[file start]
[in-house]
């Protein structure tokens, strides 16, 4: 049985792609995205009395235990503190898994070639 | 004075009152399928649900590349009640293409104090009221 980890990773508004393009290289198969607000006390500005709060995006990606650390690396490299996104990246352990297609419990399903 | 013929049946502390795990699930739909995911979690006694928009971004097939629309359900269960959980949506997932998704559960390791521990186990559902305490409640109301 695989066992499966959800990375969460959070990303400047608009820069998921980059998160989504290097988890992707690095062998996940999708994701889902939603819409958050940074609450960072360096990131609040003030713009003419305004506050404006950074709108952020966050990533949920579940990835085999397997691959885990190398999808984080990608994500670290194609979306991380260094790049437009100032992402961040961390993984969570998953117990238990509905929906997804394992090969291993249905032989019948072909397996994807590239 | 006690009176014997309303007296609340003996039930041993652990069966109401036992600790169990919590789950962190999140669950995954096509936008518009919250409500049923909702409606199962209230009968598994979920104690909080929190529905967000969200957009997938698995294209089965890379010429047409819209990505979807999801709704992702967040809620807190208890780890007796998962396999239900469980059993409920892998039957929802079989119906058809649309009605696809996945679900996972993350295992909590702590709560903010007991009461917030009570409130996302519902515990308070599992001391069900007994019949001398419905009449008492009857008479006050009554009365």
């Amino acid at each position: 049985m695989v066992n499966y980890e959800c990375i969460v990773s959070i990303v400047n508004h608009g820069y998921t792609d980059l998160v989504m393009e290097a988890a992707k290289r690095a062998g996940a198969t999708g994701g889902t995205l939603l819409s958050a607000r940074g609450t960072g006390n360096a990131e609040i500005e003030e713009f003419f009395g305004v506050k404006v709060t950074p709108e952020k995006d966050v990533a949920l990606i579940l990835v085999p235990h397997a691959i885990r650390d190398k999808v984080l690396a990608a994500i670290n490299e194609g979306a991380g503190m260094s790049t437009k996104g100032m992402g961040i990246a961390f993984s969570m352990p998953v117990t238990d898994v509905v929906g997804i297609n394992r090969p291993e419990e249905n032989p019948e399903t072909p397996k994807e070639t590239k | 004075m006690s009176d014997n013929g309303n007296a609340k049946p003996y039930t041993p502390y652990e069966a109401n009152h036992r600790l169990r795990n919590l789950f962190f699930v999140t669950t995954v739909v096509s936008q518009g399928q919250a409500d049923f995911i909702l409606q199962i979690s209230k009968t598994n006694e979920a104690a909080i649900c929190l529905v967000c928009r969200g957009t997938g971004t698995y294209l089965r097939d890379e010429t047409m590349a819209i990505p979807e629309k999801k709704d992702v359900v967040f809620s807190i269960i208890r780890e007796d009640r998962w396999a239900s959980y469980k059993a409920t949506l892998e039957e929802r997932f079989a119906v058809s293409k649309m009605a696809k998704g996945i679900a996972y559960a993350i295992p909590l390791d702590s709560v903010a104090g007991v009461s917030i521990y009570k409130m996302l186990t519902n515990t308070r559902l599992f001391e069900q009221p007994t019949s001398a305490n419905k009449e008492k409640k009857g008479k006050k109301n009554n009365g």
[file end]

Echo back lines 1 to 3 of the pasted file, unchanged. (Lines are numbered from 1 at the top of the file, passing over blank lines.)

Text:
[in-house]
């Protein structure tokens, strides 16, 4: 049985792609995205009395235990503190898994070639 | 004075009152399928649900590349009640293409104090009221 980890990773508004393009290289198969607000006390500005709060995006990606650390690396490299996104990246352990297609419990399903 | 013929049946502390795990699930739909995911979690006694928009971004097939629309359900269960959980949506997932998704559960390791521990186990559902305490409640109301 695989066992499966959800990375969460959070990303400047608009820069998921980059998160989504290097988890992707690095062998996940999708994701889902939603819409958050940074609450960072360096990131609040003030713009003419305004506050404006950074709108952020966050990533949920579940990835085999397997691959885990190398999808984080990608994500670290194609979306991380260094790049437009100032992402961040961390993984969570998953117990238990509905929906997804394992090969291993249905032989019948072909397996994807590239 | 006690009176014997309303007296609340003996039930041993652990069966109401036992600790169990919590789950962190999140669950995954096509936008518009919250409500049923909702409606199962209230009968598994979920104690909080929190529905967000969200957009997938698995294209089965890379010429047409819209990505979807999801709704992702967040809620807190208890780890007796998962396999239900469980059993409920892998039957929802079989119906058809649309009605696809996945679900996972993350295992909590702590709560903010007991009461917030009570409130996302519902515990308070599992001391069900007994019949001398419905009449008492009857008479006050009554009365």
């Amino acid at each position: 049985m695989v066992n499966y980890e959800c990375i969460v990773s959070i990303v400047n508004h608009g820069y998921t792609d980059l998160v989504m393009e290097a988890a992707k290289r690095a062998g996940a198969t999708g994701g889902t995205l939603l819409s958050a607000r940074g609450t960072g006390n360096a990131e609040i500005e003030e713009f003419f009395g305004v506050k404006v709060t950074p709108e952020k995006d966050v990533a949920l990606i579940l990835v085999p235990h397997a691959i885990r650390d190398k999808v984080l690396a990608a994500i670290n490299e194609g979306a991380g503190m260094s790049t437009k996104g100032m992402g961040i990246a961390f993984s969570m352990p998953v117990t238990d898994v509905v929906g997804i297609n394992r090969p291993e419990e249905n032989p019948e399903t072909p397996k994807e070639t590239k | 004075m006690s009176d014997n013929g309303n007296a609340k049946p003996y039930t041993p502390y652990e069966a109401n009152h036992r600790l169990r795990n919590l789950f962190f699930v999140t669950t995954v739909v096509s936008q518009g399928q919250a409500d049923f995911i909702l409606q199962i979690s209230k009968t598994n006694e979920a104690a909080i649900c929190l529905v967000c928009r969200g957009t997938g971004t698995y294209l089965r097939d890379e010429t047409m590349a819209i990505p979807e629309k999801k709704d992702v359900v967040f809620s807190i269960i208890r780890e007796d009640r998962w396999a239900s959980y469980k059993a409920t949506l892998e039957e929802r997932f079989a119906v058809s293409k649309m009605a696809k998704g996945i679900a996972y559960a993350i295992p909590l390791d702590s709560v903010a104090g007991v009461s917030i521990y009570k409130m996302l186990t519902n515990t308070r559902l599992f001391e069900q009221p007994t019949s001398a305490n419905k009449e008492k409640k009857g008479k006050k109301n009554n009365g």